In Hot Water

Ever since the turn of the twentieth century, global warming has seemed to be at a pause. While carbon dioxide content within the atmosphere has measurably risen, global average temperature has noticeably slowed its rise, contradicting some of our basic climate knowledge about albedo and heat flow. Global average temperatures had risen at an alarming average of 0.12°C per decade between 1951 and 2012, but at a meager 0.05°C per decade between 1998 and 2012. Some have called this unexpected phenomenon the “global warming hiatus,” implying an expected return to the historic trend sometime in the future.

As often happens when a weather event contradicts what is expected – see the polar vortex’s visit to the United States – this phenomenon has drawn the attention of climate change skeptics within politics, the public, and even the scientific world. This instance of skepticism, however, is a little different. Unlike the polar vortex and similar one-off events, scientists were originally unsure as to what caused this hiatus, pointing to several different possibilities. Despite this uncertainty, the underlying message, in the words of the Intergovernmental Panel on Climate Change, was always that global warming is still occurring year-to-year and we might simply have been looking for temperatures in the wrong place. Instead of focusing on just surface temperature, they say, “we should look at the overall picture.”

[from Science, in a study published by Chen Xianyao of the Ocean University of China, Qingdao, and Ka-Kit Tung of the University of Washington, Seattle]

From Science, in a study published by Chen Xianyao of the Ocean University of China, Qingdao, and Ka-Kit Tung of the University of Washington, Seattle

What exactly does that mean though?  And what is the current unified hypothesis? Computer models had suggested a theoretical possibility; they suggested that during this hiatus carbon dioxide and other greenhouse gases have rapidly been dissolving our oceans, which can store up to nine times as much heat as Earth’s atmosphere and land combined. This, then, would have occurred in tandem with increased observance of ocean acidification.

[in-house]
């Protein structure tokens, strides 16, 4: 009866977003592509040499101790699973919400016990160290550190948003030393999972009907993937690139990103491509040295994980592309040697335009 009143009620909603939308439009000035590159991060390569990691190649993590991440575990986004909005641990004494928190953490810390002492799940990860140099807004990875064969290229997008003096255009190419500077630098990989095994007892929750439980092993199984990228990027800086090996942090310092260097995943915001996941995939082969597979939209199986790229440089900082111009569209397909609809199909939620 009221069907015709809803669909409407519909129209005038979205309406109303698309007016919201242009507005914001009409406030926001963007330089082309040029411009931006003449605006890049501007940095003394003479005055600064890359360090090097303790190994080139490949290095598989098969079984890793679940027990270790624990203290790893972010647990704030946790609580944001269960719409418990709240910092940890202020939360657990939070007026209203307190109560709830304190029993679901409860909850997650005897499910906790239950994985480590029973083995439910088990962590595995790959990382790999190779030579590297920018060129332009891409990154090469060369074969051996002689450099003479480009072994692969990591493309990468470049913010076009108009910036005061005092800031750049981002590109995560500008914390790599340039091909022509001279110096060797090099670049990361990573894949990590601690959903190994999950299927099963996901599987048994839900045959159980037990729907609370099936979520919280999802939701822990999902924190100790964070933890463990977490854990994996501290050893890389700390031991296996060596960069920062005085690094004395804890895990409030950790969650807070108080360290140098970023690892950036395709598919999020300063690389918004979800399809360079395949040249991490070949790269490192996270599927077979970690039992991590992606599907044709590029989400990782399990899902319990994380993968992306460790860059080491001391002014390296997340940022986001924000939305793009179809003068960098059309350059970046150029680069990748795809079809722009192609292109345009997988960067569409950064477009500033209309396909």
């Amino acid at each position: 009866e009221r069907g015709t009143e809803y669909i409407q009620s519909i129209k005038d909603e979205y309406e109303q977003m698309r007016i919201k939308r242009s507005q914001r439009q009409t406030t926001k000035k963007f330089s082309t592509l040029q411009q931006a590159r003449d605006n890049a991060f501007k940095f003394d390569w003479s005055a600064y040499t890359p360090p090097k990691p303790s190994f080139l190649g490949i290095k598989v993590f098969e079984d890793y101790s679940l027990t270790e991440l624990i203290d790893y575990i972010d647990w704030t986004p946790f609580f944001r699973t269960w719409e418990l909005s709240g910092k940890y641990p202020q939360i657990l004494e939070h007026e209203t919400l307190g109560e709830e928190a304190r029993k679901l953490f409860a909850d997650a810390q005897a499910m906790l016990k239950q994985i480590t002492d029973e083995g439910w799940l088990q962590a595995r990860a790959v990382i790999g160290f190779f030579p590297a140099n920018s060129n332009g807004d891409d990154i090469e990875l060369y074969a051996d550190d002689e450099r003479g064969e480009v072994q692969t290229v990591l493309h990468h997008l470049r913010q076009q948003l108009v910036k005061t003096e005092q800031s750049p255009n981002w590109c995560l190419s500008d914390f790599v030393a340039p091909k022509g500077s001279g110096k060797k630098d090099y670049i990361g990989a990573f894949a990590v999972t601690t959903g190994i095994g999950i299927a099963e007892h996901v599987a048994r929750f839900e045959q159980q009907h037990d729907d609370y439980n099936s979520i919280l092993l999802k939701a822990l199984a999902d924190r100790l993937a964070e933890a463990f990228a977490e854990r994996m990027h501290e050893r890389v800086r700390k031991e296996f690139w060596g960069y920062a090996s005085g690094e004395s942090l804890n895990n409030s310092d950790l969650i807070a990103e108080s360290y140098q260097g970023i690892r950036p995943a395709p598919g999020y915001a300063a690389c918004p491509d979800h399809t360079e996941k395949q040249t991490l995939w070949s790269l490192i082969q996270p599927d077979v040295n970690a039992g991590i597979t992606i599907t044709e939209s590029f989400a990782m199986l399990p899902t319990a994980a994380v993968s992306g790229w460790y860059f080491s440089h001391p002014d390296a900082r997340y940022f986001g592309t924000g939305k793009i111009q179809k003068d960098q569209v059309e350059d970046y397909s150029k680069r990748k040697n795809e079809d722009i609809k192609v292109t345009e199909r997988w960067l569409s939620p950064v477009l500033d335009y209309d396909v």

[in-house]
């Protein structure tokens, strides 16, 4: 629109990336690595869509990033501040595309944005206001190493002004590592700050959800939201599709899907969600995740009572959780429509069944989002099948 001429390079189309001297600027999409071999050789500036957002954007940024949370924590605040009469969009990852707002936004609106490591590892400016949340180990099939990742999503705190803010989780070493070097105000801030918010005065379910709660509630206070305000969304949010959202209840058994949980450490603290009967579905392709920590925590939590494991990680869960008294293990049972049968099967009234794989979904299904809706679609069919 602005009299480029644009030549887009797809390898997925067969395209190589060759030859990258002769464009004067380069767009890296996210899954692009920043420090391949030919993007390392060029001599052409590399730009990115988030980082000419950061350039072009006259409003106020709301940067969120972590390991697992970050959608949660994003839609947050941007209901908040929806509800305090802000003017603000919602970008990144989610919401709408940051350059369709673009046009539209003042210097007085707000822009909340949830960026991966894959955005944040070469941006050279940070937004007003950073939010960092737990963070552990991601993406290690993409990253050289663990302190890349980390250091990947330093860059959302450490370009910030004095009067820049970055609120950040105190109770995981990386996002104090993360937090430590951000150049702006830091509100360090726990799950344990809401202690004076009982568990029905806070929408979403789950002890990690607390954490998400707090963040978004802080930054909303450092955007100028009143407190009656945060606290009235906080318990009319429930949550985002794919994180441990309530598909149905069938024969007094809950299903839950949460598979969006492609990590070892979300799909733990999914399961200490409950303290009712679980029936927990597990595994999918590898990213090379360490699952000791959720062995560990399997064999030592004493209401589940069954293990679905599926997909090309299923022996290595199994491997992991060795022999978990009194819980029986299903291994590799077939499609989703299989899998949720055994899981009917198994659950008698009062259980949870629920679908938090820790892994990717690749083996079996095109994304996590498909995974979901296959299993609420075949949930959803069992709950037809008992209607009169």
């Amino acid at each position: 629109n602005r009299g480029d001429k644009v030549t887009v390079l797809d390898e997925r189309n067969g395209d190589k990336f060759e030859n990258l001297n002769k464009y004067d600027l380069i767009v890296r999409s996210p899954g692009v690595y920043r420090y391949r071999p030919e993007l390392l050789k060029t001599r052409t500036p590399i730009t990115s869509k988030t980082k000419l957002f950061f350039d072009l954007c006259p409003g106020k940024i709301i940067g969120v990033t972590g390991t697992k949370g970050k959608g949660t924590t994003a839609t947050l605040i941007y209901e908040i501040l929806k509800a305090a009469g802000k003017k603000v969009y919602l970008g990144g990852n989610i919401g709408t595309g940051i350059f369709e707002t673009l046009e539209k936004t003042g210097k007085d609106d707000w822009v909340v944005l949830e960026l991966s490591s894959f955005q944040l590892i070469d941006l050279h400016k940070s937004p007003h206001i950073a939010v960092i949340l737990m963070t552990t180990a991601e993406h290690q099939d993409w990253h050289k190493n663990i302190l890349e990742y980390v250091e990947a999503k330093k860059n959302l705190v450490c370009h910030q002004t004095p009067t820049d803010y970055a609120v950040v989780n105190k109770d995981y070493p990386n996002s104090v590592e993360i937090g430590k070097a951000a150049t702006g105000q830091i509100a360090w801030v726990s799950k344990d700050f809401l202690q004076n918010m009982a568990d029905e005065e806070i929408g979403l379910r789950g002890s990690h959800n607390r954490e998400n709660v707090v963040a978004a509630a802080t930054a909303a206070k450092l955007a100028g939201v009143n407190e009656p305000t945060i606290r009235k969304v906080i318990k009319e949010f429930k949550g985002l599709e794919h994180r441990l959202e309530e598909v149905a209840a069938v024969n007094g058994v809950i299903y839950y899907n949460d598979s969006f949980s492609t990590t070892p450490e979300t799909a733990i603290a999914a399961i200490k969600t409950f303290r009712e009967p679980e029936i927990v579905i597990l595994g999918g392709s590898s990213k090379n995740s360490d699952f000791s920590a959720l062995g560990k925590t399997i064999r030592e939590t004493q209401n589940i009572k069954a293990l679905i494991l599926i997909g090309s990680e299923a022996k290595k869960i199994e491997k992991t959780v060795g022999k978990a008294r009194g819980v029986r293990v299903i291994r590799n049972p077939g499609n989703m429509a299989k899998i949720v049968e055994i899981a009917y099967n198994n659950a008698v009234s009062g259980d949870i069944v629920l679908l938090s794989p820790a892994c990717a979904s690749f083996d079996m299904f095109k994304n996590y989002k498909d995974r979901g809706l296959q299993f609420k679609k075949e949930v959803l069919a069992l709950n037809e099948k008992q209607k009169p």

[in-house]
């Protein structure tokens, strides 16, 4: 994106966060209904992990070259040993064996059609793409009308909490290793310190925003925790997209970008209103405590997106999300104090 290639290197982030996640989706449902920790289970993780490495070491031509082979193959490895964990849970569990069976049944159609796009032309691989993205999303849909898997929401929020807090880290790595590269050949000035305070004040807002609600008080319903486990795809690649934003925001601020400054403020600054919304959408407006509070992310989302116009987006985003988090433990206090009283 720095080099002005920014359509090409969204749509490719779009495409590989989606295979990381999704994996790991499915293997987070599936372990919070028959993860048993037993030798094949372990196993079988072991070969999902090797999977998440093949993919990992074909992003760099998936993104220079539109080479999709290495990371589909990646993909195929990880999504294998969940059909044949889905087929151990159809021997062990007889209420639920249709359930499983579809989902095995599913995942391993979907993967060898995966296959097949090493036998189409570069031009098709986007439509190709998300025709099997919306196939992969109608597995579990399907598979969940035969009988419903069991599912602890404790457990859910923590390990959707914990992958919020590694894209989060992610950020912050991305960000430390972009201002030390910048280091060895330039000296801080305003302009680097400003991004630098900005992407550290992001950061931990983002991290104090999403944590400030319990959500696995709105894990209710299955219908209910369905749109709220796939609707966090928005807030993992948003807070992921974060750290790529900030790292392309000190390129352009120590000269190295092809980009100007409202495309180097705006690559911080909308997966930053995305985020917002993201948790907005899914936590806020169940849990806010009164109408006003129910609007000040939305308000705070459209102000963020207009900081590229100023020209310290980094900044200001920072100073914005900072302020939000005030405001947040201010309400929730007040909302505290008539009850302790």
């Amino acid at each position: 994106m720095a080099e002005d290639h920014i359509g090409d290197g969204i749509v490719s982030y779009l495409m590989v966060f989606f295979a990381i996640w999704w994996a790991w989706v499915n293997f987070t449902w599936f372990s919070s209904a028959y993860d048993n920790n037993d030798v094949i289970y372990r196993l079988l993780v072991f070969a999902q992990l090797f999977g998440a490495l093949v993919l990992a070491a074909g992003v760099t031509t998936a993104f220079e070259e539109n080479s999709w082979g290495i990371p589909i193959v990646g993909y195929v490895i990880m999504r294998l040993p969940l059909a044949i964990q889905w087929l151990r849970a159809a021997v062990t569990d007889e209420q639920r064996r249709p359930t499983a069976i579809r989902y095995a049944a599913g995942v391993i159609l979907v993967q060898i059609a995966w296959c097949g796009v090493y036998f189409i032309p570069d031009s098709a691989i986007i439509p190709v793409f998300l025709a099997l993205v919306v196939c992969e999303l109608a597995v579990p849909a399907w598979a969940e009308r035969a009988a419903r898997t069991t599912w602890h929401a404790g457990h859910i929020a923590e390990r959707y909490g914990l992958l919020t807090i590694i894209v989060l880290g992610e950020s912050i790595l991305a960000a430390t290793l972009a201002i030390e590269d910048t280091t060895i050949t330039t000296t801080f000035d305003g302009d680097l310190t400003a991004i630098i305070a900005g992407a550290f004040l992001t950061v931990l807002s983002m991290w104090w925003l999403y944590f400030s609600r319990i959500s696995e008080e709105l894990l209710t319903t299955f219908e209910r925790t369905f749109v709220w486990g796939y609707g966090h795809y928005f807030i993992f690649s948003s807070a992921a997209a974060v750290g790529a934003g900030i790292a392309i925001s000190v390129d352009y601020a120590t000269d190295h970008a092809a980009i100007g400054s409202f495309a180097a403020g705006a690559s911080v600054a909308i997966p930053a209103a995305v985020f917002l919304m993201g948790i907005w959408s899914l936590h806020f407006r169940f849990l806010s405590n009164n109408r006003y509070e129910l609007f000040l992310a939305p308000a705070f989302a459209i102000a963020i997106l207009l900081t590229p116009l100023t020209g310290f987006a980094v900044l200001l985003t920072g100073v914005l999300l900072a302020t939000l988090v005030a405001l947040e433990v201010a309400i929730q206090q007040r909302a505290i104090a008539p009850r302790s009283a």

Until recently, however, there was little empirical evidence to back up this theory.  But that is changing. Data have been collected in a study published in Science to support these computational and theoretical findings. Researchers deployed 3,000 floats to collect data on the salinity and temperature of the ocean in the top 2,000 meters of the world’s oceans. Though they hypothesized that, probably because of its size and location, the Pacific Ocean would act as the largest heat sink, their results were somewhat surprising. It seems instead that the Atlantic and Southern Ocean that have most sequestered heat, while in the Pacific and Indian Ocean, temperatures have risen as they have since 1999. In the Atlantic Ocean, saltier water from the tropics travels up into the poles, and cools and sinks, all while melting polar ice. Because of this melting of freshwater ice, the surface water in the poles is made less dense, which holds back the poleward movement of water from the tropics, putting a control on heat sequestration. This cycle in its entirety sends warmer water to the depths of the Atlantic, although it’s not precisely clear how just yet.

Heat storage in the oceans is not the only possible explanation for this hiatus. Scientists have formulated many different hypotheses as to this global warming hiatus—ranging from increased atmospheric pollution and volcanic ash, to variations in solar activity— and the true cause may be one of these alternatives or many factors working simultaneously. Regardless of the cause, however, the pause in rises in surface temperatures does not mean that the climate isn’t changing, nor should it equate to a pause in our depowering of fossil fuels. Warmer, more acidic seas can still have drastic effects on both climate and ocean life. Additionally, it’s believed that after this temporary hiatus ends, temperatures will rise quicker than ever before—a “raising staircase” beginning at an even higher plateau than in the late 20th century.

The public reaction to this pause also has something to teach us about how we think about climate change. Anthropogenic climate change appears not only as rises in surface temperature, but also as temperature change in our seas—not only in the air around us, but also distant, unfamiliar habitats. It may also be that we need to teach ourselves not to be alarmed only by rises in day-to-day temperatures, but rather to see the problem holistically. What is emitted in one place has an impact on all others, and, by extension, on all life.  Climate change is a global problem—even if we don’t always see its effects in our lives—and calls for global solutions.


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